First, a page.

De Atramentis is a German based brand that has slowly but surely become a staple in the fountain pen world. They have pretty extensive line of inks, from regular, through permanent, all the way to scented and themed inks. There’s really something for everyone in their line-up. I’ve tried three of their inks so far and enjoyed using all of them. But while I don’t dispute the fact that they are very good inks, they certainly have a steep price point. Let’s take a look if they’re really that exclusive and worth the premium price.
If this review alone doesn’t satisfy you, there’s an older review from 2015 which you can find on this link. It is my older format with more extensive writing samples, etc.
A list of properties and my experience with using the ink extensively can be found at the end of this article.
The ink cards I use are made by “maruman” and are actually called Word Cards. They use watercolor paper but unfortunately they don’t specify the content of cotton nor the weight of the paper. Nor they state whether the paper is acid free or not. It is, however, good for visual demonstration of the characteristics of the ink. Unfortunately, I believe the Word Cards are no longer made but there are other methods of making these samples, and so I don’t see it as a tremendous loss. Cutting one’s own cards from the best quality watercolor paper may be far better option, even if not as convenient.
De Atramentis Archive ink is a pigment based ink as opposed to regular dye based inks. The ink doesn’t exhibit much of any special properties, such as sheen or shading. It is a black ink after all and few blacks produce anything spectacular, simply because of the black color. DA Archive ink is indeed a black ink but it’s not a pitch-black dark as you might expect. It goes down a true deep black but dries to a lighter value of say 90%. There is no real tonal variation in the line itself as there is with, say, Parker Quink (which is my all-time favorite black, by the way – review coming soon!).
Bottle Design and Functionality
De Atramentis uses one type of bottle for all their inks. Its volume is 35ml. While the bottle is fairly practical, it’s nothing to write home about. Very simple design and good functionality. It is wide at the base which helps prevent accidental spillage. That being said, the design is not very inspiring. The same goes for the label, which really is nothing special.
Value is a real concern when using ink for drawing, because a single bottle usually lasts only a couple of months, at best. The following is a price comparison of some inks currently on the market that I have used:
- De Atramentis Archive (and Document) Ink, pigment based, waterproof & lightfast, 35 ml, €16,50 per bottle, €0.47 per ml
- Platinum Carbon Black, pigment based, waterproof & lightfast, 60 ml, €19 per bottle, €0.32 per ml
- Sailor Nano Kiwa-Guro (or Sei-Boku), pigment based, waterproof & lightfast, 50 ml, €22 per bottle, €0.44 per ml
- Noodler’s Ink Black, dye based, waterproof & lightfast, 133 ml, $18 per bottle, $0.14 per ml
- Noodler’s Ink Heart of Darkness, dye based, waterproof & lightfast, 133 ml, $19 per bottle, $0.14 per ml
- KWZI Iron-Gall series, iron gall base, waterproof & lightfast, 60 ml, €12,90 per bottle, €0.22 per ml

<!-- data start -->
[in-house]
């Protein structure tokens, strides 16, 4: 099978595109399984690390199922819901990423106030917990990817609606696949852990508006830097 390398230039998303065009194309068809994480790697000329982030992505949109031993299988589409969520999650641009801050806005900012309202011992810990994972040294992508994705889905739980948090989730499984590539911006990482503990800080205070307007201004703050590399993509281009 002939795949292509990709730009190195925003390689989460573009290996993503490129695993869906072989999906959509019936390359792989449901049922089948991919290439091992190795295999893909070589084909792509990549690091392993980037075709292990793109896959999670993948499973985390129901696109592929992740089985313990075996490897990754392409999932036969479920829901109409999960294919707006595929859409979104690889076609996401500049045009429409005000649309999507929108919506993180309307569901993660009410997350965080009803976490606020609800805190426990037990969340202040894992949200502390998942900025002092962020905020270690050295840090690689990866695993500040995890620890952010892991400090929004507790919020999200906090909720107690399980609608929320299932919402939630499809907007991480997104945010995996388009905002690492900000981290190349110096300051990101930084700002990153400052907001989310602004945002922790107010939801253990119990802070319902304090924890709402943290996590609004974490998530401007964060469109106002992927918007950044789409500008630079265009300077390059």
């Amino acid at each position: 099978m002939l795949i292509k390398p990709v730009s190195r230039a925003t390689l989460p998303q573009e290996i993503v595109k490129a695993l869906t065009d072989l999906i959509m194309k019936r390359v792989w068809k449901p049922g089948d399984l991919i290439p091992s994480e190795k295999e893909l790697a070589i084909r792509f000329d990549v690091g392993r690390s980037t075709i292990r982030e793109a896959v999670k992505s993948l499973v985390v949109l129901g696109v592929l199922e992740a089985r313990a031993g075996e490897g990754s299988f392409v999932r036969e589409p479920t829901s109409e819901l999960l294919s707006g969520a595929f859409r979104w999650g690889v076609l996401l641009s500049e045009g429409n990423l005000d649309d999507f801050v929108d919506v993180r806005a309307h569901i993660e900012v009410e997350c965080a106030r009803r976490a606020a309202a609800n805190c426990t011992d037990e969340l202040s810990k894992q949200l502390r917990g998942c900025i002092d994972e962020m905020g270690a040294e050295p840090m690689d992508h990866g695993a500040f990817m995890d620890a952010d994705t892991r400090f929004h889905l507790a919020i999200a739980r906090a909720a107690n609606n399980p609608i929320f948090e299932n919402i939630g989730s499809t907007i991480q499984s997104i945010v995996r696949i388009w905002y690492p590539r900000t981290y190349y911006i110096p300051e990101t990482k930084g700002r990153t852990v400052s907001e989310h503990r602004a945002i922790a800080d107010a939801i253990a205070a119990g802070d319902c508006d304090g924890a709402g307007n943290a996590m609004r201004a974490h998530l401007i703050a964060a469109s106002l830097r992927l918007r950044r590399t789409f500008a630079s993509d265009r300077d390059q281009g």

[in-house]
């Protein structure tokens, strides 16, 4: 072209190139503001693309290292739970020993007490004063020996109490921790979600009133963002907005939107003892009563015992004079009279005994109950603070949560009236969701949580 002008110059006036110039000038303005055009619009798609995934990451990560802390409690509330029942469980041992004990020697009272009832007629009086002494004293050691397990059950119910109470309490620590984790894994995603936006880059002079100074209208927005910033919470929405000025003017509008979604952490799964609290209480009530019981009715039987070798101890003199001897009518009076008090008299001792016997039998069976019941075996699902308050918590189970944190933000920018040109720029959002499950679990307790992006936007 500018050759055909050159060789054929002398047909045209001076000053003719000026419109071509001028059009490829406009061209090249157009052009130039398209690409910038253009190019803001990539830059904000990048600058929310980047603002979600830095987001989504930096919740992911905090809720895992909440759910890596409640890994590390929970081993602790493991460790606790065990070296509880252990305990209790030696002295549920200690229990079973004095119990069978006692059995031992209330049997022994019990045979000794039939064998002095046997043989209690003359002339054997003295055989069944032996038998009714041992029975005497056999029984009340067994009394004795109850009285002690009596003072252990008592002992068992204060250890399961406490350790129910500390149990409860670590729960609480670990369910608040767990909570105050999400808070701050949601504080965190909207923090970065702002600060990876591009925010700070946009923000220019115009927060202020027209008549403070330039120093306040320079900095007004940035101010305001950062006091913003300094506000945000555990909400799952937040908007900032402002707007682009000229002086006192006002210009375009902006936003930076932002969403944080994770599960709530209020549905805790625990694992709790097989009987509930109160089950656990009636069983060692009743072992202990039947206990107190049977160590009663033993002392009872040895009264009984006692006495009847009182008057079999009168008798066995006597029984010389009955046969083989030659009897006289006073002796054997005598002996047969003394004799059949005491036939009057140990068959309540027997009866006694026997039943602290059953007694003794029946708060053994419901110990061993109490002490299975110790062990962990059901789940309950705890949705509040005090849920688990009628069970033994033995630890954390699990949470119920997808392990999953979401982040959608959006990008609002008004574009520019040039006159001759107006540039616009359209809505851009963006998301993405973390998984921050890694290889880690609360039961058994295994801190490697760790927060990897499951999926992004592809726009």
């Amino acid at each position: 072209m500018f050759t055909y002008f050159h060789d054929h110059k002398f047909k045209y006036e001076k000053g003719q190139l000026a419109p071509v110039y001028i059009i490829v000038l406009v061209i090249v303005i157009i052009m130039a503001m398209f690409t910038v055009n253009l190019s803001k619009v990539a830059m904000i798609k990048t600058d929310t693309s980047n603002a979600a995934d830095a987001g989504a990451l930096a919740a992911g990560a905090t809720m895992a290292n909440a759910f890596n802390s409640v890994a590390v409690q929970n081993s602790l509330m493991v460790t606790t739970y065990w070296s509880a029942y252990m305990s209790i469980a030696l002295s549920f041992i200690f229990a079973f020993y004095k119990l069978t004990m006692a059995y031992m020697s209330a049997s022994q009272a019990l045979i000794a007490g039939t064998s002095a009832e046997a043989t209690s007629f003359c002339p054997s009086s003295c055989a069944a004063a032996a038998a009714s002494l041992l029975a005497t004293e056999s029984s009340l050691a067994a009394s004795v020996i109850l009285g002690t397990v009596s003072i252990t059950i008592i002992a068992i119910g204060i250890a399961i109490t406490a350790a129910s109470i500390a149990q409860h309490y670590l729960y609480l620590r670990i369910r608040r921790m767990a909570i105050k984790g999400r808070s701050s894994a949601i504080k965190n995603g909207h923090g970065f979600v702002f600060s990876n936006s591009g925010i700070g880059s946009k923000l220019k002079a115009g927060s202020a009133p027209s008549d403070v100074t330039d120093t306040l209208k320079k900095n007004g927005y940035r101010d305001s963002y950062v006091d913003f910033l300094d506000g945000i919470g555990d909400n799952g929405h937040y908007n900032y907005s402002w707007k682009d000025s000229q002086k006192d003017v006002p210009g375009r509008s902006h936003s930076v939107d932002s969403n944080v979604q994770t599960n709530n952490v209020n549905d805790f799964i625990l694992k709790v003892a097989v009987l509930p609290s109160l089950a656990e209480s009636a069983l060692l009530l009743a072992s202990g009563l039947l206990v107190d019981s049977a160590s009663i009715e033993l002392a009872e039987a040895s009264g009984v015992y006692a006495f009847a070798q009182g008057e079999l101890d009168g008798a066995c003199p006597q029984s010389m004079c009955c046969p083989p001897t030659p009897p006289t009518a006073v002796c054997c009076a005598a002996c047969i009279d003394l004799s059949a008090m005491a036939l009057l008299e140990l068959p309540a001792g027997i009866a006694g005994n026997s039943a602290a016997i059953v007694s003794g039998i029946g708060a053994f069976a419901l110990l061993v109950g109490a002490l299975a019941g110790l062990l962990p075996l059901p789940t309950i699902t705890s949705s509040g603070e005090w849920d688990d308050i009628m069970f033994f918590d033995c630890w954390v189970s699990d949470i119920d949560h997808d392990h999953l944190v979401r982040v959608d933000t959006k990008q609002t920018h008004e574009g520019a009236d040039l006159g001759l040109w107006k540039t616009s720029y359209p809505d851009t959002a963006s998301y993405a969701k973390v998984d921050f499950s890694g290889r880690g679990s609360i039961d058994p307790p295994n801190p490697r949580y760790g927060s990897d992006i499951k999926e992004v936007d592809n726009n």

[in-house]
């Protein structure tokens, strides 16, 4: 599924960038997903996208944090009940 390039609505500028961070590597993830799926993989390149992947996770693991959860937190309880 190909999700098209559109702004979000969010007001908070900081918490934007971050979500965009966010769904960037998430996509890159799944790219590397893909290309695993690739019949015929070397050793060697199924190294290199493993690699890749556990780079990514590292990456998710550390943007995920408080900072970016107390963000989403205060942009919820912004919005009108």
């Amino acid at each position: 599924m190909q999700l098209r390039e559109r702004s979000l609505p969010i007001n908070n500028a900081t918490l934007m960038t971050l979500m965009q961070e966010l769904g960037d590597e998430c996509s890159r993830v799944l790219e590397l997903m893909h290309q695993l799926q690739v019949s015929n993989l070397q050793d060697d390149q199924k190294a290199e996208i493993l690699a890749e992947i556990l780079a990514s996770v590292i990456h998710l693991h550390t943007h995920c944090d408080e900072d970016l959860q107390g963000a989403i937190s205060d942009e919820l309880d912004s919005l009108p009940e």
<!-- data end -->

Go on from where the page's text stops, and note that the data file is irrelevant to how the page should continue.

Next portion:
- J. Herbin Perle Noire (or Cacao du Brésil, etc.), dye based, partially waterproof & lightfast, 30 ml, €6,95 per bottle, €0,23 per ml
As you can see, De Atramentis is not a budget ink. It is true that the manufacturer does not market it as such. But from an artist point of view, drawing with a permanent ink from De Atramentis is not sustainable in the long run. It is the most expensive option from all of the above, exceeding even imported Japanese ink from Sailor. And the Nano inks are expensive! And so I cannot but conclude that the ink is not a very good value. Had there been an option of larger bottles at a more economical price I would gladly change my opinion but as it is, it’s simply too expensive.
But let’s now look at the characteristics of the ink to see if there’s anything special that would in fact grant the premium price.
Using the Ink
As I mentioned, De Atramentis Archive Ink is a pigment based ink. The difference between pigment and dye based inks is in the way the ink bounds with paper. While the dye is designed to penetrate the surface of the paper, chemically reacting with the fibers to establish permanence by “staining” the paper, pigmented ink contains pigment particles that sit on the surface of the paper as a paint would, bounding to the paper physically, coating the surface. The latter method is considered the more permanent of the two.
Using the ink is a pleasant experience. I have used it in several pens but on the images above, you can see that I use it in my Hero 9018 with a fude nib. That is really a fun combination for drawing as it offers a good line variation and the wide nib can be utilized simply by changing an angle of the nib to the paper. The pen also has a great flow, though as is often the case with modern pens, can exhibit ink starvation.
The sketchbook I use is a Winsor & Newton sketchbook with a heavyweight 170 g acid free paper. It is fairly absorbent and tough, but not overly so. It is a pleasant paper for fountain pens actually. It doesn’t take washes too well but I don’t usually work that way in my sketchbook anyway. The ink performs on the paper very well. I like the line quality. It is not the deepest black but I really don’t mind as I like some character in my ink. The paper, being slightly absorbent, does take the ink well and the ink doesn’t sit on the surface so much that there is a lot of smearing going on, wet or dry.